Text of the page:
Egyptian parliament members have recently expressed their rejection of reconciliation with Qatar, claiming its attacks against the Egyptian state on its media channels continue.
Egyptian parliamentarians objected during a Jan. 26 parliament session to Egypt’s decision to reconcile with Qatar and restore Egyptian-Qatari relations in light of “ongoing attacks on Egypt.”
Qatar and its Gulf Arab neighbors signed on Jan. 5 an agreement aimed at easing the economic and diplomatic boycott imposed on Doha since 2017. The leaders of Saudi Arabia, the United Arab Emirates (UAE), Bahrain and Egypt reached an agreement with their regional rival during a meeting of the Gulf Cooperation Council (GCC) in the Saudi desert city of al-Ula.
Ahead of the signing of the agreement, Egyptian President Abdel Fattah al-Sisi had clarified his country’s position on the Gulf reconciliation process, saying in a statement on Jan. 2, “The Egyptian policy focuses on achieving cooperation, building and supporting Arab solidarity as a solid strategic approach, within a framework of mutual respect and non-interference in internal affairs, and adhering to sincere intentions to achieve the common interest, as well as maintaining solidarity to ward off risks threatening the Arab nations and safeguarding their national security.”
Kuwait had led efforts to mediate between Qatar on the one hand and Saudi Arabia, the UAE, Egypt and Bahrain on the other since the four countries cut ties with Qatar and imposed a blockade on the Gulf country over its ties to Iran and the Muslim Brotherhood in 2017. They had issued 13 demands to Qatar in return for reversing their actions. But Doha had rejected any measure that affects its national sovereignty and independence, noting at the same time its readiness for dialogue on the rule of parity and respect for sovereignty.
Following the Jan. 5 agreement, Egypt reopened its airspace to Qatari flights on Jan. 12 and resumed flights, following a similar step by Saudi Arabia, the UAE and Bahrain.
Meanwhile, Qatar resumed a series of economic projects in Egypt after receiving the necessary approvals, namely the CityGate project in New Cairo carried out by Qatari Diar Real Estate Investment Company.
On Jan. 20, the Egyptian Ministry of Foreign Affairs announced that Egypt and Qatar exchanged two official memoranda, according to which the two countries agreed to resume diplomatic relations and commit to the reciprocal obligations contained in the al-Ula declaration.
Some 300,000 Egyptians currently reside in Qatar and work in various businesses and professions. Qatar didn’t interfere in the workers’ residences, giving them the freedom to either continue to work or return to Egypt. It was the Egyptian government that stopped the trips to Qatar.
Tensions between Egypt and Qatar had been building up in the past years over the Gulf country’s support for the Muslim Brotherhood, which Egypt banned following the ouster of President Mohammed Morsi in 2013. Saudi efforts to mend the dispute in 2014 failed, and the crisis culminated in 2017 when Egypt joined Saudi Arabia, the UAE and Bahrain in cutting ties with Qatar over its support for the Muslim Brotherhood.
Egyptian-Qatari relations have passed through critical stages since Sheikh Hamad bin Khalifa Al Thani assumed the emirate of Qatar on June 27, 1995. Relations between Cairo and Doha are divided into two stages — the first is before the January 25 revolution, where continuous tension prevailed with the Hosni Mubarak regime until a complete freeze and halt of visits. The second stage is the post-revolution period, which was accompanied by Doha’s support and strengthened by the Muslim Brotherhood’s arrival to power. Relations were severed again in 2017.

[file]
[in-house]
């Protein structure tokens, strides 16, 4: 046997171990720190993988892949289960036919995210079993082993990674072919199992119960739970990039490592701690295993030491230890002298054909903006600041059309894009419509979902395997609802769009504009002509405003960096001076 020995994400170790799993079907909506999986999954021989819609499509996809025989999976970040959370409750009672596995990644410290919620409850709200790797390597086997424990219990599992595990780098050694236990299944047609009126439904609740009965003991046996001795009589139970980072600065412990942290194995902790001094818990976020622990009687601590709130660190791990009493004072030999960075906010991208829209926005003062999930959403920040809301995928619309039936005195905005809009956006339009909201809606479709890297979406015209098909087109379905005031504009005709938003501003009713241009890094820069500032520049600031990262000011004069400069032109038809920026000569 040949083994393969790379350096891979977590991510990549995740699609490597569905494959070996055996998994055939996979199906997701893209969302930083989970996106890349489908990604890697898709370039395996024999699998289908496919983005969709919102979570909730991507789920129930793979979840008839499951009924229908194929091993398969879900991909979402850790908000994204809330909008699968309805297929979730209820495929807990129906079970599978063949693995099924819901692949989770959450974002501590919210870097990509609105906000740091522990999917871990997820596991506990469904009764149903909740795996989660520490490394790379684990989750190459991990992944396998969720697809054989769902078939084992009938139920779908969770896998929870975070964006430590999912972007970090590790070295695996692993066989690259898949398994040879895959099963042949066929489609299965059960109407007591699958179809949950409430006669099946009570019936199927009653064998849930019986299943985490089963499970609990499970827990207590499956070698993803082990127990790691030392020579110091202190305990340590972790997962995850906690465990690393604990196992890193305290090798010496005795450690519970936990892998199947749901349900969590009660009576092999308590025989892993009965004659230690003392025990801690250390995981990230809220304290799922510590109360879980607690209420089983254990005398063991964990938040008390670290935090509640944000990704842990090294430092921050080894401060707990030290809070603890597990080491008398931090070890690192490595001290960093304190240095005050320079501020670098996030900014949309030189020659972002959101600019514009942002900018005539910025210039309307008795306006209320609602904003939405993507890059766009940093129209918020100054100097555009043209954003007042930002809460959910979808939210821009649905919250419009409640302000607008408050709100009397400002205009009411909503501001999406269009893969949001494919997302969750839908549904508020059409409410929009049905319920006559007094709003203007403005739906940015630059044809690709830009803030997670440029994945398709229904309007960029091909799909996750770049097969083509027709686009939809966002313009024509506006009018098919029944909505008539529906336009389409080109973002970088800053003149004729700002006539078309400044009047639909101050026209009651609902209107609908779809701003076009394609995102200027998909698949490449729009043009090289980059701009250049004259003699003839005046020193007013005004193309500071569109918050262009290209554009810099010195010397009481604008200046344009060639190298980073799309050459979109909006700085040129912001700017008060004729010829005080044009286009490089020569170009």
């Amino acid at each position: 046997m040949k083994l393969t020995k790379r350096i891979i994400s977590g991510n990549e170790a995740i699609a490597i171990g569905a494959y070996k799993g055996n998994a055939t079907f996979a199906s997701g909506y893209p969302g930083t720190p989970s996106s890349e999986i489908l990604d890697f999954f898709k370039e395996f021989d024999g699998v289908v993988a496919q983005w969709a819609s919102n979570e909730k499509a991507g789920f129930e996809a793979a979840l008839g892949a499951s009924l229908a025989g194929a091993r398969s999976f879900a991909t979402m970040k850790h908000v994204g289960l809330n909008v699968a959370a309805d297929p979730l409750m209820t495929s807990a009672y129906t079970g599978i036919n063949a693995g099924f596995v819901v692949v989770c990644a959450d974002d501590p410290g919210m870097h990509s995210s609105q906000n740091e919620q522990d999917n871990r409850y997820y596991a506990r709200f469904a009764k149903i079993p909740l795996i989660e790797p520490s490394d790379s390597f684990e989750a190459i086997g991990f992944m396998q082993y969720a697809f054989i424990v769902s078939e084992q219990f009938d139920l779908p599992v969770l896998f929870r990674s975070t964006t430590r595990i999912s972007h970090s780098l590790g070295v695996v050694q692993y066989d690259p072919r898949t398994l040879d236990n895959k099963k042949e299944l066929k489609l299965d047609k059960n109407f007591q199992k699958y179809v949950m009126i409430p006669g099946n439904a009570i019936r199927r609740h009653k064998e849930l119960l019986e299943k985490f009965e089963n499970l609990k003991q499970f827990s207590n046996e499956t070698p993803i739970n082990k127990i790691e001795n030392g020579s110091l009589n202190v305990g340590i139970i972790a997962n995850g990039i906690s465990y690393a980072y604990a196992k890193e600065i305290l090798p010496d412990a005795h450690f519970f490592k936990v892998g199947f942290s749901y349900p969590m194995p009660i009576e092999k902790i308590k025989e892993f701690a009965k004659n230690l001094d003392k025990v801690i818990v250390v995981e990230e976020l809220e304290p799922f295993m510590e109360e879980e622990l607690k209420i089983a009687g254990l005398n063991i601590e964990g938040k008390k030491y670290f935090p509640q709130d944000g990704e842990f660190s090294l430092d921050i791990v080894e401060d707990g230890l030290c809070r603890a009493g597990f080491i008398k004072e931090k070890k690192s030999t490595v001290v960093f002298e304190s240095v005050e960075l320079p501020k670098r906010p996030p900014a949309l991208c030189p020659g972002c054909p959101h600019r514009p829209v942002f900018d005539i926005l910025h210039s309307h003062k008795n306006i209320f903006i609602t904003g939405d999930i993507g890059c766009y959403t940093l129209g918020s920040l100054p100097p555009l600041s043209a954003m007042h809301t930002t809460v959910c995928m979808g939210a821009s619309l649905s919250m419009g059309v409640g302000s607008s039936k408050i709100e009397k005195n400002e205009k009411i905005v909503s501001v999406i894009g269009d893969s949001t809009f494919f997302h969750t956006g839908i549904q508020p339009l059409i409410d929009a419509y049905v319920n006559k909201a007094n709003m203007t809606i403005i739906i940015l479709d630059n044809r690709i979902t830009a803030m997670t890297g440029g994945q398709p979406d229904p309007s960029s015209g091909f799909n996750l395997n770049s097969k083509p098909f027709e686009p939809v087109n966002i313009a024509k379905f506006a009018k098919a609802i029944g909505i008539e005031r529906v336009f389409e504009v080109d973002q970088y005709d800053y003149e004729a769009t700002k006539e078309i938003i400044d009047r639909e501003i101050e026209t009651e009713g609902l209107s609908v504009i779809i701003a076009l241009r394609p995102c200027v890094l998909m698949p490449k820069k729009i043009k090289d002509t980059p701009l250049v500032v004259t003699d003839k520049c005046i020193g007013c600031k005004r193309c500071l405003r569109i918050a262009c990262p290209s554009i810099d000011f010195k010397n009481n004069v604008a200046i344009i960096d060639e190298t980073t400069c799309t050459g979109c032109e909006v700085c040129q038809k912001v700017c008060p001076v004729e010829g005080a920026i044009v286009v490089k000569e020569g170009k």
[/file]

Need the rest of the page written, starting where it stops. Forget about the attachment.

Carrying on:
Despite the reconciliation agreement reached on Jan. 5, Egyptian parliamentarians and other critics of normalization say Qatar has yet to meet the demands issued by the four countries, including cutting ties to Muslim Brotherhood figures and spreading “fake news” about Egypt on Qatari media channels.
Hurriya Mujahid, professor of African political systems and international relations at Cairo University, put the burden on Qatar, telling Al-Monitor Egyptian-Qatari relations should resume once Qatar no longer opposes Egypt and stops interfering in Egyptian affairs and financing terrorism.
Noteworthy is that the Egyptian state accuses Qatar of supporting extremist groups that are active in Sinai.
Ahmed Ismail, a member of the Defense and National Security Committee in the Egyptian parliament, told Al-Monitor, “Restoring relations is subject to Qatar’s commitment to the Egyptian demands by refraining from spreading false news on its channels, supporting terrorism and interfering in Egyptian affairs.”
Egyptian parliament member Nashwi al-Deeb told Al-Monitor, “Qatar’s interference in Egypt’s affairs and policies is rejected. The issue is not with the Qatari people; it is a dispute with the state administration because Qatar is used as a tool to strike Egypt,” in reference to Turkey.
Deeb added, “The reconciliation must have guarantees from the Qatari regime not to interfere in Egyptian affairs. It must also admit that its positions against Egypt were wrong so that the reconciliation is real and not diplomatic. Qatar must give up harboring terrorist groups on its territory, [and] it should join Cairo in recognizing the Muslim Brotherhood as a terrorist group. Otherwise, the reconciliation will be merely formal.”